Wonderful article - thanks for posting this. One thing I didn't realise until I moved to London a few years ago, and it is sort of germane to the article, is that Harrow isn't off in some distant, sylvan county as I'd always imagined, it's right in central-suburban London.
posted by Flashman at 8:30 PM on March 23, 2010


That was a good article - so much so that even robotot might want to read it!

Yeah clearly I thought this was for some sort of caption contest.
posted by robotot at 9:07 PM on March 23, 2010


Had Dyson lived, he might have entered WWII as a soldier two or three years later.
posted by bwg at 9:14 PM on March 23, 2010


A picture may be worth a thousand words, but not necessarily the right ones...
posted by Alexandra Kitty at 9:14 PM on March 23, 2010 [1 favorite]


Alexandra Kitty: "A picture may be worth a thousand words, but not necessarily the right ones..."

It may have been staged, but it does evoke a very real, disturbing, and contemporary divide in the UK that is not at all inaccurate in the picture. The sons of a Stockbroker and an officer in an age where the middle class, much less those able to afford to meet on a cruise and an elite private school for their children, represented no where near the majority looking ridiculous next to kids overjoyed at 2 shillings is not so dishonest. This was the age that Orwell gave voice to.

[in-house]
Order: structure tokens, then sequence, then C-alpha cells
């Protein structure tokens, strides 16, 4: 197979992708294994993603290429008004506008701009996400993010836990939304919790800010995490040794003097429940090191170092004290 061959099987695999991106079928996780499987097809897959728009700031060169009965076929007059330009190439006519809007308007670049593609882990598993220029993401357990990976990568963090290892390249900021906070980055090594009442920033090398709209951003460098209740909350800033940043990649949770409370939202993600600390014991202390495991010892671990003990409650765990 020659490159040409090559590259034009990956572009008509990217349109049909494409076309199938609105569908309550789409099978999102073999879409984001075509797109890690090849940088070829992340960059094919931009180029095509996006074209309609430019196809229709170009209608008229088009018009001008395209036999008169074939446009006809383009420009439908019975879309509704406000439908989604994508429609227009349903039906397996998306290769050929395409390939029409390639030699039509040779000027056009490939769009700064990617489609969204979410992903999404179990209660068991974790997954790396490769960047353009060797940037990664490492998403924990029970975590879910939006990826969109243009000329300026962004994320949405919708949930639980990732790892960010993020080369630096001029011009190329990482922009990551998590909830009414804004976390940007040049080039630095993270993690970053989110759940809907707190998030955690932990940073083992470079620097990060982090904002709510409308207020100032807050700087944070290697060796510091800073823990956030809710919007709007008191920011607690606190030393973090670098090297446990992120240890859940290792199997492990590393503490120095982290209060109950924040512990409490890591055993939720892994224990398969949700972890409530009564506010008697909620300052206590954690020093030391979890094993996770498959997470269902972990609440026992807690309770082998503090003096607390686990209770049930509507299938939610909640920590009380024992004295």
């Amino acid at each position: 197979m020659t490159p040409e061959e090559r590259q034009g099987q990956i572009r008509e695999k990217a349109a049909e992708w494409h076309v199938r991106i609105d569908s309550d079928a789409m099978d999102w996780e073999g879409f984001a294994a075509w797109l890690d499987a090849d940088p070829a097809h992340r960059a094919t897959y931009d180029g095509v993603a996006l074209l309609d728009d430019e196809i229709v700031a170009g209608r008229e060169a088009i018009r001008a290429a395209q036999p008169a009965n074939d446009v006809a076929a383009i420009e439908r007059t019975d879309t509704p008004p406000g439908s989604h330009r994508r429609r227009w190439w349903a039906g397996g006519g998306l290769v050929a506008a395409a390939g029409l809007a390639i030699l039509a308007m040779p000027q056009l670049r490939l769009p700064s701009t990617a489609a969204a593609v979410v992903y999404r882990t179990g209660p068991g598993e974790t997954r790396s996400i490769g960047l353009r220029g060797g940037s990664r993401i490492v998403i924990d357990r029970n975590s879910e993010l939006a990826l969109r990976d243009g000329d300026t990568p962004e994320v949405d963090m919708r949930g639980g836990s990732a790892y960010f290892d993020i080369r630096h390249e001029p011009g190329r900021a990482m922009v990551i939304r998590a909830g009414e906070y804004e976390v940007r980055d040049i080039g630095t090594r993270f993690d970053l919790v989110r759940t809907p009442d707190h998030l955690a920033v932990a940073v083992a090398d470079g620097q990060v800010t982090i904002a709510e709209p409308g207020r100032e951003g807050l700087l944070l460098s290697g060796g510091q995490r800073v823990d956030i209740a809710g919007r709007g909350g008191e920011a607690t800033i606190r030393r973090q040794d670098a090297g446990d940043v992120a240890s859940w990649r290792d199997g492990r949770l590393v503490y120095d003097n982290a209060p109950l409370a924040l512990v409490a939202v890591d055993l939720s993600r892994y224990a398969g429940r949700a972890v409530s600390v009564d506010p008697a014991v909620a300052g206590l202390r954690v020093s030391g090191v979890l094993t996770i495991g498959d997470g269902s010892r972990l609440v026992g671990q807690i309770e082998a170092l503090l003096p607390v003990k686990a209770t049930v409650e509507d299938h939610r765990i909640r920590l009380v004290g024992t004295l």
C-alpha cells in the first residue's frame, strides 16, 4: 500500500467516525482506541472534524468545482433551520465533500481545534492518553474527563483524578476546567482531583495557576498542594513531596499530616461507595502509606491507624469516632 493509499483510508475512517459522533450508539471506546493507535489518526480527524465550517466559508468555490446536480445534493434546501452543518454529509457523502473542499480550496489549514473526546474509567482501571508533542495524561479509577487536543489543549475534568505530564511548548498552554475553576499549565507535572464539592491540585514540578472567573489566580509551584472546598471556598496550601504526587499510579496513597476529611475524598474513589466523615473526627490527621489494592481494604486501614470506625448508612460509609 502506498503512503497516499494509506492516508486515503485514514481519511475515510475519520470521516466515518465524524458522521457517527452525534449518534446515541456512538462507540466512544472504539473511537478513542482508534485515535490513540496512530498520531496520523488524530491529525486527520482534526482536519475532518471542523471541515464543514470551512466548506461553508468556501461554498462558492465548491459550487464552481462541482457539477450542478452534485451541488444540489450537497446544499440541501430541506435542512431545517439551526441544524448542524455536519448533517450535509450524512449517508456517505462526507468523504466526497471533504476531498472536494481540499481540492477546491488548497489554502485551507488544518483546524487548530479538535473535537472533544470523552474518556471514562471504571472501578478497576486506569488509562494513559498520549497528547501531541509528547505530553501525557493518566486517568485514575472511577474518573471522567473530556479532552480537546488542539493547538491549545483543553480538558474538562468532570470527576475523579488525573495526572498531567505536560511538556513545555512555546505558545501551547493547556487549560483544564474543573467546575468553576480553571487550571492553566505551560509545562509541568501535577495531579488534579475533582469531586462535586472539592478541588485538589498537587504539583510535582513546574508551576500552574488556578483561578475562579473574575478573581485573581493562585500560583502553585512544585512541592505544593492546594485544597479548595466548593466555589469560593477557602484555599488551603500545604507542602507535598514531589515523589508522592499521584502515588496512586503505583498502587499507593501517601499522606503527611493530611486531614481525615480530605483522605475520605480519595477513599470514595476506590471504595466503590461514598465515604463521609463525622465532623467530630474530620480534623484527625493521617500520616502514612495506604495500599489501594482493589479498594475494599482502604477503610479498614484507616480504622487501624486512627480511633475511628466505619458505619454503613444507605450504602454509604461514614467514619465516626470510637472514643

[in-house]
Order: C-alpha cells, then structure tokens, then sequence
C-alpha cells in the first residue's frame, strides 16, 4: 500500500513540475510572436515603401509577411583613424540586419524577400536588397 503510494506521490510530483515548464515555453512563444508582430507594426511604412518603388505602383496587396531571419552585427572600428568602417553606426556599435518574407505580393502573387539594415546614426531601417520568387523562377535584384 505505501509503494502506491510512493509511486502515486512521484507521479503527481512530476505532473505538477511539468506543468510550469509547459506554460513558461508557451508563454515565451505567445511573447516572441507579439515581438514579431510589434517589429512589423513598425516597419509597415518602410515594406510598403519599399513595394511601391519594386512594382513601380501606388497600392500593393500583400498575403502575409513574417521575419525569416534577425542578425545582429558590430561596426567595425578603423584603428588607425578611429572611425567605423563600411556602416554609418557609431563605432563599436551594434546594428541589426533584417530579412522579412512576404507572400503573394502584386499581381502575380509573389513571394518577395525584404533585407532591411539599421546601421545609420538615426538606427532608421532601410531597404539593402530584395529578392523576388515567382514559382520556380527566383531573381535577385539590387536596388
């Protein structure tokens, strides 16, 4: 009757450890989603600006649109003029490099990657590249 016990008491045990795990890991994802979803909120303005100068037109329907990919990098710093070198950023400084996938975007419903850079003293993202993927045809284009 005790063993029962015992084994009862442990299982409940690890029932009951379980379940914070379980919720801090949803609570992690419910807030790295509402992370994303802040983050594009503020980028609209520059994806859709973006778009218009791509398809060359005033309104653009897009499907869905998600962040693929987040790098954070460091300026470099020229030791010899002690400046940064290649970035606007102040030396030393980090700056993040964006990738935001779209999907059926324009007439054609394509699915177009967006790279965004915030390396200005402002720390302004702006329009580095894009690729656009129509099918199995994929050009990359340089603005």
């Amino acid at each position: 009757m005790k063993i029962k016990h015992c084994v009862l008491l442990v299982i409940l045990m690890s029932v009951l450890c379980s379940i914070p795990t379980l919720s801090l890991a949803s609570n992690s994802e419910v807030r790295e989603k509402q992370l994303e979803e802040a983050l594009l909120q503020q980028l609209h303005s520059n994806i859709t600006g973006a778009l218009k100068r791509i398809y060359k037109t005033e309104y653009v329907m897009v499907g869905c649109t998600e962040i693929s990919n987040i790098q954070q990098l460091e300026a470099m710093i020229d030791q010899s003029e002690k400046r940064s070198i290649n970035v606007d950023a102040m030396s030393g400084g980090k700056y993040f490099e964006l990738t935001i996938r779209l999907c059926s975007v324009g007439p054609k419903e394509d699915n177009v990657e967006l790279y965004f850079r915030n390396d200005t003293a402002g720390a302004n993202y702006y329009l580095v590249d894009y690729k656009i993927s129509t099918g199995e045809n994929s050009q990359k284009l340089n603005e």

posted by Blasdelb at 11:03 PM on March 23, 2010 [1 favorite]


"Don't bother me. I'm, uh... I'm thinking."
posted by Rhaomi at 12:28 AM on March 24, 2010


You can see why the Conservative Party has been trying to prevent use of Bullingdon Club photos. Imagery of 'toffs' still makes a strong impact.
posted by malevolent at 1:06 AM on March 24, 2010 [3 favorites]


Great article. The photograph always makes me think of Stephen Spender's poem My parents kept me from children who were rough (particularly the line 'I looked another way, pretending to smile'), not the greatest poem in the world but it captures so well the difficulty of reaching across the class divide. I don't just see arrogant privilege on the faces of the two Harrow boys, I see that other very English emotion, social embarrassment, and the strain of pretending not to notice that other people are looking at you.

Ian Jack is a brilliant commentator on British social affairs; the list of his recent articles for the Guardian is well worth exploring, and I'd strongly recommend his two essay collections, Before the Oil Ran Out (about the Thatcher years) and The Country Formerly Known As Great Britain, to anyone curious about the inner heart and soul of this peculiar country. You can learn ten times more from Ian Jack than you can from Kate Fox, whose dreadful book Watching the English is always being recommended here.
posted by verstegan at 3:03 AM on March 24, 2010 [9 favorites]


it's easy to see why it came to represent class divide - and it was extremely interesting to see how well (or not) those in it fit the stereotypes.